Posted on Oct 22, 2012, 6 a.m.
A diet rich antioxidant vitamins helps to reduce the risk of heart attacks, in women.
The dietary total antioxidant capacity is a measure of all antioxidants present – including thousands of compounds present in the usual diet, factoring in possible synergistic effects. Alicja Wolk, from the Karolinska Institute (Sweden), and colleagues studied 32,561 Swedish women, ages 49 to 83 years, who were free of cardiovascular disease at the study’s start, and followed them for a ten-year period. The participants were surveyed for diet habits, and dietary total antioxidant capacity was calculated using oxygen radical absorbance capacity values. National hospital registries were utilized to track incidence of myocardial infarction (heart attack). During the follow-up period, 1114 cases of myocardial infarction occurred. The team calculated that the women with the highest quintile of dietary total antioxidant capacity (7 servings of fruits and vegetables per day) were at 20% lower risk of heart attack, as compared to those who were in the lowest quintile (2.4 servings of fruits and vegetables per day). The study authors conclude that: “These data suggest that dietary total antioxidant capacity, based on fruits, vegetables, coffee, and whole grains, is of importance in the prevention of myocardial infarction.”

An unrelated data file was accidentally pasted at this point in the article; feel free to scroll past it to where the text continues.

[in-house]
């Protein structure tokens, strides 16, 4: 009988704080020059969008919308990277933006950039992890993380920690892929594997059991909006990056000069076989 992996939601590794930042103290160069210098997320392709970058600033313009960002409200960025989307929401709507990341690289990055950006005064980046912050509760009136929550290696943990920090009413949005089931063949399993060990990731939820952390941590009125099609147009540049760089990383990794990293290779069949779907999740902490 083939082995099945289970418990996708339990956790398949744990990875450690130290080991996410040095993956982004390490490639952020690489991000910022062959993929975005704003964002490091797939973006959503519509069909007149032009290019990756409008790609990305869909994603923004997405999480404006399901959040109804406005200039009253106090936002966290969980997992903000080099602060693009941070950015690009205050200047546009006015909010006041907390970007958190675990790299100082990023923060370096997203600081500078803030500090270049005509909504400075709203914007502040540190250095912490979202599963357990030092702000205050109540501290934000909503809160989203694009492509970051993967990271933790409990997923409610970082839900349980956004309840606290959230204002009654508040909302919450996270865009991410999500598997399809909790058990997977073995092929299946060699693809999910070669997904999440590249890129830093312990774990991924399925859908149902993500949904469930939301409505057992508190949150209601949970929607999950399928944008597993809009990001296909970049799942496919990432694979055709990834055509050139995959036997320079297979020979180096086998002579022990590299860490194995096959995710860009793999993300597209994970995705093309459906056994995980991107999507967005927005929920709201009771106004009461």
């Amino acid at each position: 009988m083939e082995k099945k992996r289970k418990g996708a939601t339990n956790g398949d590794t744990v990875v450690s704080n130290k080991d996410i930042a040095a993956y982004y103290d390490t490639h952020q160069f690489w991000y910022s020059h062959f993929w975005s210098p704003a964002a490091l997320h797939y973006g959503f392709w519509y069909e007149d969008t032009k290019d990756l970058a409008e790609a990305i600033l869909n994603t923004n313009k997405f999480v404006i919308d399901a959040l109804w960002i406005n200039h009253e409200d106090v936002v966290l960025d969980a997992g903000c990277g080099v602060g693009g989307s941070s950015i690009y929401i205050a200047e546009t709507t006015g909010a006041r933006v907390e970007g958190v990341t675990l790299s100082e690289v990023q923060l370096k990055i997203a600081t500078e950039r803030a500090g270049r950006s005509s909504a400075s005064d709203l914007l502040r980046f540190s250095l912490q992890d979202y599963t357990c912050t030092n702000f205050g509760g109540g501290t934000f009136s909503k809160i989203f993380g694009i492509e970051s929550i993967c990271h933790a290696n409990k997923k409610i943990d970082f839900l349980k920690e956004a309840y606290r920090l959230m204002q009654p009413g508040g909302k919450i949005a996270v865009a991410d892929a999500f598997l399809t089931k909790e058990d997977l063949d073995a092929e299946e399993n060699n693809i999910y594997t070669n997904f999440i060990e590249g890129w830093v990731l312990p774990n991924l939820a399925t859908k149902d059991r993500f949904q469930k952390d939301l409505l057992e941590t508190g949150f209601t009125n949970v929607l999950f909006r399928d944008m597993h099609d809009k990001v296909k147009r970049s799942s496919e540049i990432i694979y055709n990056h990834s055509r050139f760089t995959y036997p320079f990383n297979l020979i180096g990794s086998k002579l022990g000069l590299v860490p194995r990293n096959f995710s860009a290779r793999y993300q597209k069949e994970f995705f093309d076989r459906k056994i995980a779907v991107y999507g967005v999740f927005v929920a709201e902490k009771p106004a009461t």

Rautiainen S, Levitan EB, Orsini N, Akesson A, Morgenstern R, Mittleman MA, Wolk A. “Total antioxidant capacity from diet and risk of myocardial infarction: a prospective cohort of women.” Am J Med. 2012 Oct;125(10):974-80.